Navigation Links
Link between Obesity and Post-Radiotherapy Outcome in Prostate Cancer Patients

A new study with obese men having prostrate cancer finds a close link between the failure of radiation therapy and increased body mass index (BMI). //

Obese people are at a higher risk for developing failures in clinical, biochemical and radiation therapy – a new study published in a peer-reviewed journal of the American Cancer Society says.

Evidence has increasingly shown that obesity has a deleterious effect on the human body, from the risk of diabetes to joint disease. Obesity has more recently been shown to play a significant role in the development of some cancers, including cancers of the breast, prostate, colon, and many others. Obesity has also been associated with the progression of disease. Obese men with prostate cancer often have more aggressive disease and higher mortality rates. Researchers postulate that fat tissue influences concentrations of various significant signaling molecules, such as testosterone, estrogen, insulin and insulin-like growth factor, which play a role in prostate cancer development and progression.

There is already a body of scientific evidence demonstrating that obesity is linked to treatment failure after prostatectomy. However, there are no data on the effects of obesity on the effectiveness of radiation treatment for prostate cancer. Sara Strom, Ph.D. of the University of Texas M. D. Anderson Cancer Center in Houston and colleagues reviewed the medical records of 873 patients who received radiotherapy alone for prostate cancer. Among the group, 18 percent were mildly obese and 5 percent were moderately to severely obese.

After an average 96 months of follow-up, 295 of the men had three consecutive increases in blood PSA, indicating biochemical failure. Meanwhile, 127 of the men had clinical failure (local recurrence and/or distant metastasis) determined by radiologic studies, biopsy, or physical examination. On analysis, risk of biochemical and clinical failure were influenced by BMI. As BMI increased, the risk of disease progression following therapy also increased. For example, men who were moderately or severely obese were at double the risk for biochemical failure than other men who were not.

The authors conclude, 'our findings validate the importance of obesity in prostate cancer progression and suggest a link to the biology of this tumor.'

To understand the influence of obesity on treatment and possibly exploit that understanding to improve treatment outcome, 'future studies should evaluate the relationship of obesity with dietary factors, genetic modifiers of steroid androgen metabolism, insulin, and a detailed investigation of the insulin growth factor pathway to explore the underlying mechanisms of action in prostate carcinogenesis,' suggest the authors.

(Source: Eurekalert)
'"/>




Related medicine news :

1. CDC reveals relationship between prepregnant weight and heart defects in infants
2. Link between Constipation and Parkinsons Disease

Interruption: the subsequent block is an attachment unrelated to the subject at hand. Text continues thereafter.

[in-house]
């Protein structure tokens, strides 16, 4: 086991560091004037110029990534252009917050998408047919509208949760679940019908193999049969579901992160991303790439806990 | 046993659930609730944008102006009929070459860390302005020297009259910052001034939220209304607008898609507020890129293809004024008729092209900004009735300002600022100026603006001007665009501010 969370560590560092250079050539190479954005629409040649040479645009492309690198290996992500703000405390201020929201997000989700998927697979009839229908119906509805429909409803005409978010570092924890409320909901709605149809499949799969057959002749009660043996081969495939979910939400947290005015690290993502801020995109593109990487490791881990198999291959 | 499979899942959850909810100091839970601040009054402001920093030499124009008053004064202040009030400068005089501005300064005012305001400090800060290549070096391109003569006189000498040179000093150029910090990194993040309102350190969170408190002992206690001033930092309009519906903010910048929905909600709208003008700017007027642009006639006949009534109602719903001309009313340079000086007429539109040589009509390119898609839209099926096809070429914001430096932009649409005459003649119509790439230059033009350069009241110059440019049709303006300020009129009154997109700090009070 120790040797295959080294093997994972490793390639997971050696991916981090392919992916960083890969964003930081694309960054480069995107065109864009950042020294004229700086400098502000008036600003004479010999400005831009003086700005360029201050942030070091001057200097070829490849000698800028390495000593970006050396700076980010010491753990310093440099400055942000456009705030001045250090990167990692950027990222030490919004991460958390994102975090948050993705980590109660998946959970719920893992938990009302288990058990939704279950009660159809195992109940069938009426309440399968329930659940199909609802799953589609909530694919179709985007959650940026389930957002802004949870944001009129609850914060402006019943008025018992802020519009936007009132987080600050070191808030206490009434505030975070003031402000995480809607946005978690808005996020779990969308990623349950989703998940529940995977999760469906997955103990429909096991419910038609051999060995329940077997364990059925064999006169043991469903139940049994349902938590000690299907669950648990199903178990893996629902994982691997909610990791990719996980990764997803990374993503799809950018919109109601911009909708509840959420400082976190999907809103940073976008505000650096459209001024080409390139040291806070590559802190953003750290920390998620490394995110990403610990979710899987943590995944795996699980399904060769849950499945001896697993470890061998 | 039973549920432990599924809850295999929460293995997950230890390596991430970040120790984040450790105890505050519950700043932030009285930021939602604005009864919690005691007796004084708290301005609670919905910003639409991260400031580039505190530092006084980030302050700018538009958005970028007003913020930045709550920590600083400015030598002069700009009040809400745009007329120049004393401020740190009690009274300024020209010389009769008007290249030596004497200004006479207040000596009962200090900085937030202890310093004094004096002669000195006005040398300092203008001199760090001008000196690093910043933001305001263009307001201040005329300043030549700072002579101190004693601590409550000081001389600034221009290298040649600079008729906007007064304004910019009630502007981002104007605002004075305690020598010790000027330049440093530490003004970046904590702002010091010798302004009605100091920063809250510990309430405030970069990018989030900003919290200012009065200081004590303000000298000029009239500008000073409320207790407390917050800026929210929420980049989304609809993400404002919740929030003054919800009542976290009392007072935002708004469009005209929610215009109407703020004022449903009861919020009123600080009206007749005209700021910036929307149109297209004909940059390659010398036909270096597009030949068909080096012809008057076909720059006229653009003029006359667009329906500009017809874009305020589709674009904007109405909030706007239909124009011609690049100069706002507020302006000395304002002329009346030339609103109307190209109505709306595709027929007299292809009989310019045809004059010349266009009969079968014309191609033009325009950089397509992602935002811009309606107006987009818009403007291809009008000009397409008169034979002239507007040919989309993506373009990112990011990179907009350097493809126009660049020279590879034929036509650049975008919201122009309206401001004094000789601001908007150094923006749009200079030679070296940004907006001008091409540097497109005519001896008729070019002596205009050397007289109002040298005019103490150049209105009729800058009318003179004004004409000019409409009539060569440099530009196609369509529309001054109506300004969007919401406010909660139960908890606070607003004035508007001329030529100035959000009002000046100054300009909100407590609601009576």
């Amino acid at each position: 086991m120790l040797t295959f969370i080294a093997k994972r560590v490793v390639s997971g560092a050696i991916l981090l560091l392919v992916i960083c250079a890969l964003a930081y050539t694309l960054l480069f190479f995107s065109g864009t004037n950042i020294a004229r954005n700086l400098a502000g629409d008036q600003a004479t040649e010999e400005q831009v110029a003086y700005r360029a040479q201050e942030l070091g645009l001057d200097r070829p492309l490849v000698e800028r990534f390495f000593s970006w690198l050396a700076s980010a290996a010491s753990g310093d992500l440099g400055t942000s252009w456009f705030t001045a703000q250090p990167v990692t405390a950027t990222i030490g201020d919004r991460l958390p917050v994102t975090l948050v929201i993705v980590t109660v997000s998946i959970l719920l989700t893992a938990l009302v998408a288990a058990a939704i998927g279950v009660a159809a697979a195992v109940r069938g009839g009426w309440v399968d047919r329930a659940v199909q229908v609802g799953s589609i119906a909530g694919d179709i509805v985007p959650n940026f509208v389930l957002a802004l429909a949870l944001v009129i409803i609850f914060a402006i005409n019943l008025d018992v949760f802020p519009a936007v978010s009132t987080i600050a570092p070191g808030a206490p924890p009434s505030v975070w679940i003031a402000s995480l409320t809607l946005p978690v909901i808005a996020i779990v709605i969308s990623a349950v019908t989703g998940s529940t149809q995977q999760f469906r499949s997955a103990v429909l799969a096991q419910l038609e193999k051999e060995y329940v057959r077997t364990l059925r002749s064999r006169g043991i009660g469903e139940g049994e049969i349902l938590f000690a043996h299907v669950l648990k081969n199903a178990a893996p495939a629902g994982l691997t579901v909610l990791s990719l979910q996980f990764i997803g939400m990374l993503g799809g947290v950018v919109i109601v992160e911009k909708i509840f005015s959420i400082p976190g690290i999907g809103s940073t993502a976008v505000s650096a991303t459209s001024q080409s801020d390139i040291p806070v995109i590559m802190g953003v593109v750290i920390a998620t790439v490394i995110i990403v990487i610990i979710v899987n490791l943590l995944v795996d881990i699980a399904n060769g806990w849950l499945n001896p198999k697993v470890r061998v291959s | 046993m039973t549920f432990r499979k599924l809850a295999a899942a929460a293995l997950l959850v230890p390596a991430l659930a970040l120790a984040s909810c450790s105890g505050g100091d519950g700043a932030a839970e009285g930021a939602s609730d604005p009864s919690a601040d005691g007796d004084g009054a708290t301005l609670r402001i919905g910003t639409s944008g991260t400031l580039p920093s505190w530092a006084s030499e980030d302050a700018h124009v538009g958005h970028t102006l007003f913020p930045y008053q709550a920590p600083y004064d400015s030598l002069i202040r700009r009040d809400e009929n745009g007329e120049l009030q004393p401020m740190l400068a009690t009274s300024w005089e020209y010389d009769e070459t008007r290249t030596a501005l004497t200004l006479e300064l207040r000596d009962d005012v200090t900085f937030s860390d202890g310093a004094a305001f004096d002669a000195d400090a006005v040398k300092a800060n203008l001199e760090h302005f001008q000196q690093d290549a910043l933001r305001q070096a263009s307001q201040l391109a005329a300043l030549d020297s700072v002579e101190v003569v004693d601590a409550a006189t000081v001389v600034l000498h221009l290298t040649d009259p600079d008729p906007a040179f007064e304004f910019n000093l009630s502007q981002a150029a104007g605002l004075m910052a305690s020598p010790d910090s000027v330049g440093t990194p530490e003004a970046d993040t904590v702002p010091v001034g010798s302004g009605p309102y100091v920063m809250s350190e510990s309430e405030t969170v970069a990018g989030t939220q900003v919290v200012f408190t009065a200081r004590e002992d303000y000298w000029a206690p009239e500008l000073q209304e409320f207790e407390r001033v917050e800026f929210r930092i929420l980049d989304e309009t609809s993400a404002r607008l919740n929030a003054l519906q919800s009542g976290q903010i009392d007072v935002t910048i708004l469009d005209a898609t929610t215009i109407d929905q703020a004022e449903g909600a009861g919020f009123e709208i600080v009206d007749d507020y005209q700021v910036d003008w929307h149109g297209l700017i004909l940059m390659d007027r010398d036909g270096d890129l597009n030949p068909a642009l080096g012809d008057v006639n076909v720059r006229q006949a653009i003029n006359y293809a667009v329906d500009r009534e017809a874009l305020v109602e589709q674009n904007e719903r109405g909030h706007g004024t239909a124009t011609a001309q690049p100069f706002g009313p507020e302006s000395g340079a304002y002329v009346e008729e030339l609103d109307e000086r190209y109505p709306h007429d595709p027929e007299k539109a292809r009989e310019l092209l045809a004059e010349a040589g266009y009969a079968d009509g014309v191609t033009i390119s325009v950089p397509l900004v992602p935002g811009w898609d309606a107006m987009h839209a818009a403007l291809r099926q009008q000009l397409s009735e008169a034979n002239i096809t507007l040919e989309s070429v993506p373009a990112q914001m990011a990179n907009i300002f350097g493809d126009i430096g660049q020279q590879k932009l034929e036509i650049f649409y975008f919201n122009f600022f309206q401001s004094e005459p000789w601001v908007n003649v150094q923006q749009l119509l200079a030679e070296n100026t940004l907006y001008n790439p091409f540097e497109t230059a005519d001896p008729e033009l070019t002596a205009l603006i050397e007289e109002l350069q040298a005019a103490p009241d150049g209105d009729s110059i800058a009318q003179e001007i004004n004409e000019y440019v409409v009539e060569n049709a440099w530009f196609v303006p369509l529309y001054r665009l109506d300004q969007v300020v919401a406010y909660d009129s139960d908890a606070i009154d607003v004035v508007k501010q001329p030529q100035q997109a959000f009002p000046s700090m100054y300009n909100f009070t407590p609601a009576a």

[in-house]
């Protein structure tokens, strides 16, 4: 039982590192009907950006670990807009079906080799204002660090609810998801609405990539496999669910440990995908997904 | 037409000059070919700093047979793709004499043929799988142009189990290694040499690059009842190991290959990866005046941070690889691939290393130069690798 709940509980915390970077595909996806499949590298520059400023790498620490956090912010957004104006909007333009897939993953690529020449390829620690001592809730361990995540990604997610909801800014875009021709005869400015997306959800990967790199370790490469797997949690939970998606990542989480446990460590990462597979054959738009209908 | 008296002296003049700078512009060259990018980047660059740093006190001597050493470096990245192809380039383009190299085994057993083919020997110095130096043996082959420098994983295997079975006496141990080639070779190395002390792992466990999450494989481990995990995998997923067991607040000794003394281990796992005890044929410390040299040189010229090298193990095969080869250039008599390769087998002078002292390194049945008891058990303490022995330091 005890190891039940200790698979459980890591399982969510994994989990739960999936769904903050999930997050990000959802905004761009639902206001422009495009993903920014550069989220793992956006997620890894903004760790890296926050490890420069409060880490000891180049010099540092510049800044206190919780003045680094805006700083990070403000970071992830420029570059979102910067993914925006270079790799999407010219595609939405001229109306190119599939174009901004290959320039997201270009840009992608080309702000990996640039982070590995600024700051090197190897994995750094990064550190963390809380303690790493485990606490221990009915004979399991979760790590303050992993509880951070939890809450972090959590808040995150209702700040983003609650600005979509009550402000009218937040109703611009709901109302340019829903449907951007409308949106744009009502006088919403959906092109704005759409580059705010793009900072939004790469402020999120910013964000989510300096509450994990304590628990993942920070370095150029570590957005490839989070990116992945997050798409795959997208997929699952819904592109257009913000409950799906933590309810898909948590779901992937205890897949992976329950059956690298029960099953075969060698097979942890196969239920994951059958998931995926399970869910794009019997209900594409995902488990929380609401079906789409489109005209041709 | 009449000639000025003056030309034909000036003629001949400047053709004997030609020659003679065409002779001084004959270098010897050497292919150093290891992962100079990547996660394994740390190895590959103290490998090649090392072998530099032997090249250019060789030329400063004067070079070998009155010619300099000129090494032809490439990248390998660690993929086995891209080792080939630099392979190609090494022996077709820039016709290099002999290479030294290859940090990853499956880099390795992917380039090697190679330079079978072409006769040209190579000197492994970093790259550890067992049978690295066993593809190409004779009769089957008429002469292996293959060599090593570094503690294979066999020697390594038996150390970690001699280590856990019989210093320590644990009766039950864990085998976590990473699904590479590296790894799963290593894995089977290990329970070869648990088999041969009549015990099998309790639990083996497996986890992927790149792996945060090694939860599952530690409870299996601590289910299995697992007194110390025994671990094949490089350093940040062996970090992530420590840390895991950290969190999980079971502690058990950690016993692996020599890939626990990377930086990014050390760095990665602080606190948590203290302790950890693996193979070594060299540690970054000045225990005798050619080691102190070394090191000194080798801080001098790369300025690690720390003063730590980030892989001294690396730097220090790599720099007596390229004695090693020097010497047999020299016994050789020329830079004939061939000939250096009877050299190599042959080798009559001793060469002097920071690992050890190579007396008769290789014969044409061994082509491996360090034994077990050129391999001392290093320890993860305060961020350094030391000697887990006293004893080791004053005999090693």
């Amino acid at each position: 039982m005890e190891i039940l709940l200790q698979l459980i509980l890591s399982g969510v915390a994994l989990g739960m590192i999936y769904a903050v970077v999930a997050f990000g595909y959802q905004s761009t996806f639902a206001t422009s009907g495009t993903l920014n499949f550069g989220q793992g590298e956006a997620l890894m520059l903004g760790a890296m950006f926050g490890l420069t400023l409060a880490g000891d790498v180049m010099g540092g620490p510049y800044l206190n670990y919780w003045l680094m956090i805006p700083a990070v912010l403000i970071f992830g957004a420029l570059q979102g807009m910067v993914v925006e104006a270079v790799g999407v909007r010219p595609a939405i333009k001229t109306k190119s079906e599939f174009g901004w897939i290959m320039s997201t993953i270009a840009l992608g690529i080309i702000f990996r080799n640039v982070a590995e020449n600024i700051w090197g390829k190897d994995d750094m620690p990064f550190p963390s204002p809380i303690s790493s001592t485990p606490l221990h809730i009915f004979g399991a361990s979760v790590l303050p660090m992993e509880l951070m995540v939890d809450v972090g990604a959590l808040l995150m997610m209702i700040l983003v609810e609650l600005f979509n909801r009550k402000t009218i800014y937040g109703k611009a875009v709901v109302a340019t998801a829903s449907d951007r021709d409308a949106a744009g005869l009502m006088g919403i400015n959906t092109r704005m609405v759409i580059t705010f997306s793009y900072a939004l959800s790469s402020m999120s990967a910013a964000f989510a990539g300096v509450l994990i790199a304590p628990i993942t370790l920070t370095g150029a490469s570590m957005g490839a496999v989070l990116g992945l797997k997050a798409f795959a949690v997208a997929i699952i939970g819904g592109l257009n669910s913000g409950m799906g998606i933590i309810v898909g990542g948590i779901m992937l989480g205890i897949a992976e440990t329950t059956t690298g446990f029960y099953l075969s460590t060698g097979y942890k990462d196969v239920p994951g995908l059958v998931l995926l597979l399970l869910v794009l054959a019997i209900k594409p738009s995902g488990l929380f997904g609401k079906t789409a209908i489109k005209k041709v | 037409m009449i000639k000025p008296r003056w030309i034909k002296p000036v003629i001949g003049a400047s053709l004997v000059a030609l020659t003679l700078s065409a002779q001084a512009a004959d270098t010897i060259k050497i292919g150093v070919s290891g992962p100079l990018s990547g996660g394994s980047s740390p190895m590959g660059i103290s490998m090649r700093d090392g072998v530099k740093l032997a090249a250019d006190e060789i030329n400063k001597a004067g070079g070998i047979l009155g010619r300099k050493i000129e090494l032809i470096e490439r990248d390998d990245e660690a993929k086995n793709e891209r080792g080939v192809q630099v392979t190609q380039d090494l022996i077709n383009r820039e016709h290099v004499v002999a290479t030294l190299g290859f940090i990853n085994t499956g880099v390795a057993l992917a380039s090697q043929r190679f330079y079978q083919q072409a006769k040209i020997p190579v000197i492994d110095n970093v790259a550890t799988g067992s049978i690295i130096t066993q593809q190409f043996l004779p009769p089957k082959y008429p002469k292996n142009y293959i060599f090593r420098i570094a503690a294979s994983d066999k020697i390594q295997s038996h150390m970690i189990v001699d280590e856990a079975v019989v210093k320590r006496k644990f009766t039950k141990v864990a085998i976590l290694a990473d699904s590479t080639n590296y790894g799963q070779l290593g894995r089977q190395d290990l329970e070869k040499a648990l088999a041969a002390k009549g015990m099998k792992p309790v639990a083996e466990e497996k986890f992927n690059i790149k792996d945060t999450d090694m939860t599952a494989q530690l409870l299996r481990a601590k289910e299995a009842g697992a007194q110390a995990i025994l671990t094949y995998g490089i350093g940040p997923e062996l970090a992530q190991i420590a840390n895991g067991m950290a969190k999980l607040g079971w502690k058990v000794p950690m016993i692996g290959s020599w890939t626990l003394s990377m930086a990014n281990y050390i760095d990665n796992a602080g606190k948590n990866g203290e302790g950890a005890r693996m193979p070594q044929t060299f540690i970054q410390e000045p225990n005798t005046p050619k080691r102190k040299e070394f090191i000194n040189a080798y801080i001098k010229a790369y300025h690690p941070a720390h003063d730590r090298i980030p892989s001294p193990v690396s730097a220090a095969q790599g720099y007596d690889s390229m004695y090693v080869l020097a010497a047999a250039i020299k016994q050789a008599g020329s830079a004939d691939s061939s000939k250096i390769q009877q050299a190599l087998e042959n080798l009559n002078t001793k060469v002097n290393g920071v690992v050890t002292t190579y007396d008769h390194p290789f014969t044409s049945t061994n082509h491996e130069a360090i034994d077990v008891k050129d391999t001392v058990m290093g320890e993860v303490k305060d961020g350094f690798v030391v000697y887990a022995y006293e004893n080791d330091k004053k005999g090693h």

3. Is there a link between bones and memory?
4. Comparison between warfarin and aspirin
5. No link between blood groups and prostate cancer
6. Link between chlorine byproducts and pregnancy risks
7. No link between bad weather and rheumatism
8. No connection between breast cancer and pill
9. No connection between epidurals and backache
10. Link between birth weight and Insulin Resistance
11. Link between athleticism and neurological disease
Post Your Comments:
*Name:
*Comment:
*Email:


(Date:6/27/2016)... ... June 27, 2016 , ... TherapySites, the leading ... with Tennessee Counseling Association. This new relationship allows TherapySites to continue ... Association, adding exclusive benefits and promotional offers. , "TCA is extremely excited about ...
(Date:6/26/2016)... ... 2016 , ... Quality metrics are proliferating in cancer care, and are derived ... eye of the beholder, according to experts who offered insights and commentary in the ... Care. For the full issue, click here . , For the American Society ...
(Date:6/26/2016)... ... ... a legally blind and certified personal trainer is helping to develop a weight loss fitness ... to fix the two major problems leading the fitness industry today:, , ... They don’t eliminate all the reasons people quit their exercise program ...
(Date:6/25/2016)... FL (PRWEB) , ... June 25, 2016 , ... The temporary closing of Bruton Memorial ... Plant City Observer , brings up a new, often overlooked aspect of head lice: the ... closing for fumigation is not a common occurrence, but a necessary one in the event ...
(Date:6/25/2016)... ... June 25, 2016 , ... Dr. ... from injury. Recently, he has implemented orthobiologic procedures as a method for treating ... one of the first doctors to perform the treatment. Orthobiologics are substances that ...
Breaking Medicine News(10 mins):
(Date:6/24/2016)... ANDOVER, Mass. and SAN CLEMENTE, Calif. ... California -based mobile pulmonary function testing company, is now ... portable PFT devices developed by ndd Medical Technologies , Inc. ... PFT testing done in hospital-based labs.  Thanks to ndd,s EasyOne PRO ... CA , can get any needed testing done in the ...
(Date:6/24/2016)... Belgium , June 24, 2016 ... the appointment of Dr. Edward Futcher ... Non-Executive Director, effective June 23, 2016.Dr. Futcher was ... Nominations and Governance Committees.  As a non-executive member ... independent expertise and strategic counsel to VolitionRx in ...
(Date:6/23/2016)... June 23, 2016 Any dentist who has made ... the current process. Many of them do not even offer ... difficulties and high laboratory costs involved. And those who ARE ... at such a high cost that the majority of today,s ... Dr. Parsa Zadeh , founder of Dental Evolutions Inc. ...
Breaking Medicine Technology: